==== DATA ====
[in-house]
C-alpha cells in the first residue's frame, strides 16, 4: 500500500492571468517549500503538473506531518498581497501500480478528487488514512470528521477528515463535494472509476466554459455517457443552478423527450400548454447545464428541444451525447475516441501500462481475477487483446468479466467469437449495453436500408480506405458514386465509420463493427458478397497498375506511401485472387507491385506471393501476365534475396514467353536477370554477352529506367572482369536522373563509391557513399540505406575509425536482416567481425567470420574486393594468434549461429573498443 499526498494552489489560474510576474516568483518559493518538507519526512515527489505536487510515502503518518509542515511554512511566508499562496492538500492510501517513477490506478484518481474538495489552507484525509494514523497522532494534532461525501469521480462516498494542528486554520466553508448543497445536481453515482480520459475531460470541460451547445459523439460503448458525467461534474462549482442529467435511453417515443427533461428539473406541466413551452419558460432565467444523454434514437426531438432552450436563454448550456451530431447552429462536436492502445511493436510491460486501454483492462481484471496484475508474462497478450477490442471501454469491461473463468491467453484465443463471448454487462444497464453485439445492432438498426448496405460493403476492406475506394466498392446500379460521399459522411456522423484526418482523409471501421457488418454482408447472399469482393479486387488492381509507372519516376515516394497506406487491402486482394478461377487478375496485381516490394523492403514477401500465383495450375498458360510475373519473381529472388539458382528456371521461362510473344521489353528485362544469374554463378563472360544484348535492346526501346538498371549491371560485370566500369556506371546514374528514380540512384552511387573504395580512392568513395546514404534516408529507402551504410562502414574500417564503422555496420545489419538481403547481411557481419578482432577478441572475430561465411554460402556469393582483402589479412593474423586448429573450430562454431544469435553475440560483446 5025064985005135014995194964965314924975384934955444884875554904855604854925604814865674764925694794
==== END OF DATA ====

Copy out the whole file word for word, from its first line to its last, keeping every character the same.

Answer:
[in-house]
C-alpha cells in the first residue's frame, strides 16, 4: 500500500492571468517549500503538473506531518498581497501500480478528487488514512470528521477528515463535494472509476466554459455517457443552478423527450400548454447545464428541444451525447475516441501500462481475477487483446468479466467469437449495453436500408480506405458514386465509420463493427458478397497498375506511401485472387507491385506471393501476365534475396514467353536477370554477352529506367572482369536522373563509391557513399540505406575509425536482416567481425567470420574486393594468434549461429573498443 499526498494552489489560474510576474516568483518559493518538507519526512515527489505536487510515502503518518509542515511554512511566508499562496492538500492510501517513477490506478484518481474538495489552507484525509494514523497522532494534532461525501469521480462516498494542528486554520466553508448543497445536481453515482480520459475531460470541460451547445459523439460503448458525467461534474462549482442529467435511453417515443427533461428539473406541466413551452419558460432565467444523454434514437426531438432552450436563454448550456451530431447552429462536436492502445511493436510491460486501454483492462481484471496484475508474462497478450477490442471501454469491461473463468491467453484465443463471448454487462444497464453485439445492432438498426448496405460493403476492406475506394466498392446500379460521399459522411456522423484526418482523409471501421457488418454482408447472399469482393479486387488492381509507372519516376515516394497506406487491402486482394478461377487478375496485381516490394523492403514477401500465383495450375498458360510475373519473381529472388539458382528456371521461362510473344521489353528485362544469374554463378563472360544484348535492346526501346538498371549491371560485370566500369556506371546514374528514380540512384552511387573504395580512392568513395546514404534516408529507402551504410562502414574500417564503422555496420545489419538481403547481411557481419578482432577478441572475430561465411554460402556469393582483402589479412593474423586448429573450430562454431544469435553475440560483446 5025064985005135014995194964965314924975384934955444884875554904855604854925604814865674764925694794